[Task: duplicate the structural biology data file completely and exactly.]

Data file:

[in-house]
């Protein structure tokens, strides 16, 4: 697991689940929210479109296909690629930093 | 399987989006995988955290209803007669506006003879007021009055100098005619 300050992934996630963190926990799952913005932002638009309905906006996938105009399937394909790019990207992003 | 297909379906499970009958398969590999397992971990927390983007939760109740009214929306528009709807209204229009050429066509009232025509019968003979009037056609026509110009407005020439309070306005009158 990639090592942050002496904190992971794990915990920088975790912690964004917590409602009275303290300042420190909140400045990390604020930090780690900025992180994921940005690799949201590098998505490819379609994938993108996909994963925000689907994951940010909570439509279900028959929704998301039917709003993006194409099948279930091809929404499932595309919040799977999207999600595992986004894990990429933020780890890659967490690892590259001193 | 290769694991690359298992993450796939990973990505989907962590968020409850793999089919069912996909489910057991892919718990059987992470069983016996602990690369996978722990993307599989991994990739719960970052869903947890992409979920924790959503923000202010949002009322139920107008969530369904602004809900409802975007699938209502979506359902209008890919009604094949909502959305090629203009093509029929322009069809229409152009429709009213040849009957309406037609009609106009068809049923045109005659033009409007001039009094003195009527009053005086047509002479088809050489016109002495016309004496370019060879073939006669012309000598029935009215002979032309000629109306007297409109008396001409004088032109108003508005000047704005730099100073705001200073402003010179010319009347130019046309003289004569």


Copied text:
[in-house]
């Protein structure tokens, strides 16, 4: 697991689940929210479109296909690629930093 | 399987989006995988955290209803007669506006003879007021009055100098005619 300050992934996630963190926990799952913005932002638009309905906006996938105009399937394909790019990207992003 | 297909379906499970009958398969590999397992971990927390983007939760109740009214929306528009709807209204229009050429066509009232025509019968003979009037056609026509110009407005020439309070306005009158 990639090592942050002496904190992971794990915990920088975790912690964004917590409602009275303290300042420190909140400045990390604020930090780690900025992180994921940005690799949201590098998505490819379609994938993108996909994963925000689907994951940010909570439509279900028959929704998301039917709003993006194409099948279930091809929404499932595309919040799977999207999600595992986004894990990429933020780890890659967490690892590259001193 | 290769694991690359298992993450796939990973990505989907962590968020409850793999089919069912996909489910057991892919718990059987992470069983016996602990690369996978722990993307599989991994990739719960970052869903947890992409979920924790959503923000202010949002009322139920107008969530369904602004809900409802975007699938209502979506359902209008890919009604094949909502959305090629203009093509029929322009069809229409152009429709009213040849009957309406037609009609106009068809049923045109005659033009409007001039009094003195009527009053005086047509002479088809050489016109002495016309004496370019060879073939006669012309000598029935009215002979032309000629109306007297409109008396001409004088032109108003508005000047704005730099100073705001200073402003010179010319009347130019046309003289004569």